In the harvesting and marketing of Christmas trees, particularly from large tree farms, the trees are cut, trimmed and compactly bundled for shipment with the branches folded umbrellawise and tied closely along the stem or trunk of the tree. The trees are then shipped in bulk by the farmer to supermarkets and other comparable outlets for display and sale to customers. While the trimming and bundling of trees on a mass basis has presented its special problems, one of the chief difficulties in the successful retail merchandising of trees resides in the effective display of individual trees. As is well known, individual customers tend to be very choosy about a Christmas tree which seems to be a very personal thing, the shape, size and other characteristics of which have special significance to individuals. Consequently, in order to sell Christmas trees effectively, it is really quite necessary that the individual trees be separately displayed in the opened-up or natural standing position for viewing. The problem of providing economically and practically feasible commercial Christmas tree display stands for supermarkets and like commercial usage has been a deterent or obstacle to complete success in such ventures.
In order to display a large number of trees in natural standing position for commercial purposes, it is necessary that the trees be properly spaced from each other and yet not so greatly as to occupy undue amounts of room. It is important that each tree be viewable from different sides so as to permit a complete inspection, that the display stand be sturdy and stable against upset by winds or jostling of customers, and that each display stand tree holder unit be so adapted that once a tree is sold from it, another tree may be quickly positioned and secured in its place. It is also important in such a venture that the display stand be inexpensive to manufacture and that it employ easily assembled and easily disassembled components that can be compactly organized for shipment to the distributor at minimum cost. A further consideration in the provision of commercial Christmas tree display stands for the described purposes is that the same be assembled from components which are sufficiently inexpensive to permit discarding them after use if desired. It is also desirable to provide a structure concept for multiple tree display stands which may be assembled in a variety of geometric forms suiting the spaces available in supermarket lots and similar display areas.
Still another consideration in achieving an effective Christmas tree display system is that of minimizing and simplifying the operations which the merchandiser must perform in setting up the trees in the display stand without unduly adding to the farmer's cost in preparing the trees. In accordance with the teachings of the present invention, the tree is prepared with a nail-like element driven into the side of the trunk of the tree at a selected distance from its butt end that it can cooperate with elements of the display stand in supporting the tree in upright position. This nail-like element is conveniently applied to the tree at the time the trees are packaged at the tree farm and remains in the tree throughout its useful life. In fact the same nail may be utilized, in accordance with a collateral objective of the invention, in cooperation with an individual home tree stand adapting certain principles of the commercial stand inexpensively to displaying the tree in the customer's own dwelling. Here again, the objective is to enhance convenience with which trees are displayed for sale and are then mounted for use and display in the home. Moreover, in further accord with this collateral objective, there is provision for an individual Christmas tree stand wherein the butt of the tree can be supported with its butt immersed in a bucket of water. In this same regard, it is believed to be a common experience that in many homes the resurrection and reconditioning of "last year's" Christmas tree stand or the home workshop manufacture of a new one each Christmas season can be a chore with some vexation such that if there can be provided, as herein, an inexpensive display stand unit unsable with a standard water bucket, a valuable service will have been rendered.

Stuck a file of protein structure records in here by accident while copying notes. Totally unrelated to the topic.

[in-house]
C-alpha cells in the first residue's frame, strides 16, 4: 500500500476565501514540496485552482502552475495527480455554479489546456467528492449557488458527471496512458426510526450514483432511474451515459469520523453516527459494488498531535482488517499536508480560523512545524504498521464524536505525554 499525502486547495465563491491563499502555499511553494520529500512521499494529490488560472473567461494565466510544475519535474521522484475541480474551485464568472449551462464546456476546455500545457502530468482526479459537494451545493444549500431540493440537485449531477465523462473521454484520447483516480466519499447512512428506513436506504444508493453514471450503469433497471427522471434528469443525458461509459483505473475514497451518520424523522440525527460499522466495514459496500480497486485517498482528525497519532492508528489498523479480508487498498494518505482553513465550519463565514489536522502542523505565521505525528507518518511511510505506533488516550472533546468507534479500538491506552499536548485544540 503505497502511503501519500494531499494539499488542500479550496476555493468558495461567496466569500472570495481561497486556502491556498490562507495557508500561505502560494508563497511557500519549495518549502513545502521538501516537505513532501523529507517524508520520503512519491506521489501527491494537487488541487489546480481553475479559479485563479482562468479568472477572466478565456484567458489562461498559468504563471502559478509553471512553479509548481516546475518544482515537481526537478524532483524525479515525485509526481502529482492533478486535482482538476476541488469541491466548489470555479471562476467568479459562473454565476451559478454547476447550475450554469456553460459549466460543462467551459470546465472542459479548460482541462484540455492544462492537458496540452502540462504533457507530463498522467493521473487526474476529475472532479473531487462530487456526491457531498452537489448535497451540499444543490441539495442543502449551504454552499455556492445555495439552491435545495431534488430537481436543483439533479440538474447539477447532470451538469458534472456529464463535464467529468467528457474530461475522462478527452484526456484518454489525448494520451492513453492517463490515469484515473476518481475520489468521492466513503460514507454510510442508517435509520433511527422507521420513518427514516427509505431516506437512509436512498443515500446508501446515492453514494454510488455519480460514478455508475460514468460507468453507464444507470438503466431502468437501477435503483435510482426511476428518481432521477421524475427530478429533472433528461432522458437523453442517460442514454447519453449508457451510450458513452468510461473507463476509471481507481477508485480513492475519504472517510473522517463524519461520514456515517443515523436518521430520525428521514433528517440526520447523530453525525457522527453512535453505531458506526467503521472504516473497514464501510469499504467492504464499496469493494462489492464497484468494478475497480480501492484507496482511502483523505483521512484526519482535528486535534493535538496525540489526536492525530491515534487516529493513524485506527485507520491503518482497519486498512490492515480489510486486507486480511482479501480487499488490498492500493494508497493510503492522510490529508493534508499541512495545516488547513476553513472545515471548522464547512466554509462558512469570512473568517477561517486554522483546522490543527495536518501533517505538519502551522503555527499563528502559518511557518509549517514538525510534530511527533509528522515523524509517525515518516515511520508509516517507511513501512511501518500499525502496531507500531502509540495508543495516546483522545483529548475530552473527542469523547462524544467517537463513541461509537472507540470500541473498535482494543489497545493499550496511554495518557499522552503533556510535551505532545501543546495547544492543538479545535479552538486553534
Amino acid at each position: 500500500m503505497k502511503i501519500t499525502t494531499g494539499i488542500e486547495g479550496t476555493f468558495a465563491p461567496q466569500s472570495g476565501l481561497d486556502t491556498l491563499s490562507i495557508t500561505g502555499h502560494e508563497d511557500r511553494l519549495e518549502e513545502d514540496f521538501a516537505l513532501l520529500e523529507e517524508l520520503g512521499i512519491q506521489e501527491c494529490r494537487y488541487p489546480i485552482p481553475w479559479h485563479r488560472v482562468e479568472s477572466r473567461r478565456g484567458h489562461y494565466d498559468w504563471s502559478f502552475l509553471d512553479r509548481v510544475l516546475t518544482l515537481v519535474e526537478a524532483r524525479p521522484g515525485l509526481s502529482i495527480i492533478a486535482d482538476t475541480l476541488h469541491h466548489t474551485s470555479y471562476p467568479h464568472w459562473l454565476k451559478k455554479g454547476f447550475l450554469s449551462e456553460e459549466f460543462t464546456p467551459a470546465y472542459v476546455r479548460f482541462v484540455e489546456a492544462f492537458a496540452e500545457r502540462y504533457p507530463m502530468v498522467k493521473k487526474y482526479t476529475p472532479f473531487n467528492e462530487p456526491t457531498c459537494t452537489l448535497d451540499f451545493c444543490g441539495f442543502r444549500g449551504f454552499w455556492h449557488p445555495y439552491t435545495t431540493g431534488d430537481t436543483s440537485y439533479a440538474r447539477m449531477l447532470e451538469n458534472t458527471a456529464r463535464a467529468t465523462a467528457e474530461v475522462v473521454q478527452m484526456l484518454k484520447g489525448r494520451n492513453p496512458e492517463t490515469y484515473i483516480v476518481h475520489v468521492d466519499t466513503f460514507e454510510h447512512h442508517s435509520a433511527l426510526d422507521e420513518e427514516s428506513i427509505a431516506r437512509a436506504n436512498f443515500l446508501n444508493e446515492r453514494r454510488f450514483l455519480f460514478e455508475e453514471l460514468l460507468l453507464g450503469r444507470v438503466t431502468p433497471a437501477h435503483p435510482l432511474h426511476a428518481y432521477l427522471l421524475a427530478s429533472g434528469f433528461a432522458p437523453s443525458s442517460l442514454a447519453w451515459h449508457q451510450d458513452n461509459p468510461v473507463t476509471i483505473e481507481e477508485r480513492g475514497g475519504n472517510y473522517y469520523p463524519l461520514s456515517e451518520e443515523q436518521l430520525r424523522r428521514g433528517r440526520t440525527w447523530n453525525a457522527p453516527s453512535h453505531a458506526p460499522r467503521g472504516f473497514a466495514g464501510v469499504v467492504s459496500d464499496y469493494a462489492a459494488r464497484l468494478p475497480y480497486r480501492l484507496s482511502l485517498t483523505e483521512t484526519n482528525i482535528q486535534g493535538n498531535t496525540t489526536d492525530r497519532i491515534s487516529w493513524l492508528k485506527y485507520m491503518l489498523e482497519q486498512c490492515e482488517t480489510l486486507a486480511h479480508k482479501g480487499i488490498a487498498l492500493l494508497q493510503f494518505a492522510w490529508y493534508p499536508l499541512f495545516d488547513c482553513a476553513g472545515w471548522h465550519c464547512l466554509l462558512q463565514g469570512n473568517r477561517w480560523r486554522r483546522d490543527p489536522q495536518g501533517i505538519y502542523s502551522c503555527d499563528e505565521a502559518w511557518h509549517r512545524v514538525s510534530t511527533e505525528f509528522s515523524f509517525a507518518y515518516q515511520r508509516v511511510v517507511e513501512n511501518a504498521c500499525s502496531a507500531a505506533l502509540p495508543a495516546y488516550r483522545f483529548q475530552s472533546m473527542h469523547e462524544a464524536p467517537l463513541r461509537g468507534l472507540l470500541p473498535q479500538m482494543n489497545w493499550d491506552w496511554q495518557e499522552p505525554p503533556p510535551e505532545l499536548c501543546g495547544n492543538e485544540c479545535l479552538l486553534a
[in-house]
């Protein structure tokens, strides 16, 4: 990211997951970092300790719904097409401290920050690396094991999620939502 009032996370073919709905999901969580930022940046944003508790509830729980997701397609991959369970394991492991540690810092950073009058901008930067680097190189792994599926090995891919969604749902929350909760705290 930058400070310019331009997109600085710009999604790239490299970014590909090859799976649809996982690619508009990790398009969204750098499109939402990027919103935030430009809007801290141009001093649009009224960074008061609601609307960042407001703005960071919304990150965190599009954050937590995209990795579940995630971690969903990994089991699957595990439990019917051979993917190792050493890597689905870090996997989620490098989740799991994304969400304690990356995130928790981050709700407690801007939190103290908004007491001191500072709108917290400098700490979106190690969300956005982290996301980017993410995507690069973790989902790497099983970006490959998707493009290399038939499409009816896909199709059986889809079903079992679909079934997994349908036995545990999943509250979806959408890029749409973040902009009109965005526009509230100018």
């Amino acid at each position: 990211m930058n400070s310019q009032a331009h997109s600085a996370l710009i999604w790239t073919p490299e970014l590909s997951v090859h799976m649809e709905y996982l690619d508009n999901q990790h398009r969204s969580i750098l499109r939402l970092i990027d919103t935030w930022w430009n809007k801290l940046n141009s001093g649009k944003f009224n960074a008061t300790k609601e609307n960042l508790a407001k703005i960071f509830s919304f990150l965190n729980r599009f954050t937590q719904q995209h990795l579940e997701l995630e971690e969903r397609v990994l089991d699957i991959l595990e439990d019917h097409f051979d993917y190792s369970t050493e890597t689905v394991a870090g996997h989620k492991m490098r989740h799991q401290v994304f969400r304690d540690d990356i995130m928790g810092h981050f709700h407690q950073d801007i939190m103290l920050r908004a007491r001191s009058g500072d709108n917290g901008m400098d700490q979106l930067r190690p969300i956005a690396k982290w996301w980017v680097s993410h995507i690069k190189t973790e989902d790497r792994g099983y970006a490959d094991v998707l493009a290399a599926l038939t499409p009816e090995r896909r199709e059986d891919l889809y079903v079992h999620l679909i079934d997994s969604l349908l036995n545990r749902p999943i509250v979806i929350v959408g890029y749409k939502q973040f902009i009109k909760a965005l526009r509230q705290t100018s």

A Christmas tree stand according to this invention in its disclosed forms comprises a base bearing means having a fastener raised thereon to be impaled in the butt end of the tree trunk; and radial or side bearing means that define a generally vertical bearing surface which is disposed at a location above the generally base bearing means, adjacent a vertical plane coinciding with the fastener, and which has a generally vertically aligned slot therein that opens into an upper edge thereof to receive and interengage with a headed nail-like element driven partially into the trunk a small fractional part of its length above the butt end. The stand also comprises framing means interconnecting the base and side bearing means so as to maintain them in the described positional relationship.
In a commercial multi-tree display stand of this invention, a plurality of horizontally disposed lumber pieces are disposed in abutted intersecting relationship and at the corners are interconnected by and positionally support top and bottom fittings of a pair, the members of which have lines of nail holes for that purpose. These members, preferably formed of sheet metal, respectively carry the nail-engaging slot and impalement features.
As a specific feature, the invention also contemplates a tree fitted with a broad-headed nail-like member partially driven into the side of the cut end of a tree trunk adjacent the butt.
A collateral embodiment of the invention primarily intended for home display of an individual tree purchased with the nail-like element already placed may comprise a base plate which has one or more raised barbs thereon, and a bracket-like framing member which is upstanding on the plate and has a slotted radial bearing member supported on the upper end portion thereof, in a generally vertical plane horizontally offset from the generally vertical plane or planes of the barbs. Such a stand, in itself capable of supporting the tree, is preferably shaped and sized for reception in a water bucket so as to maintain a steadying support for the framing member. If desired, the bottom of the bucket may itself comprise the base plate.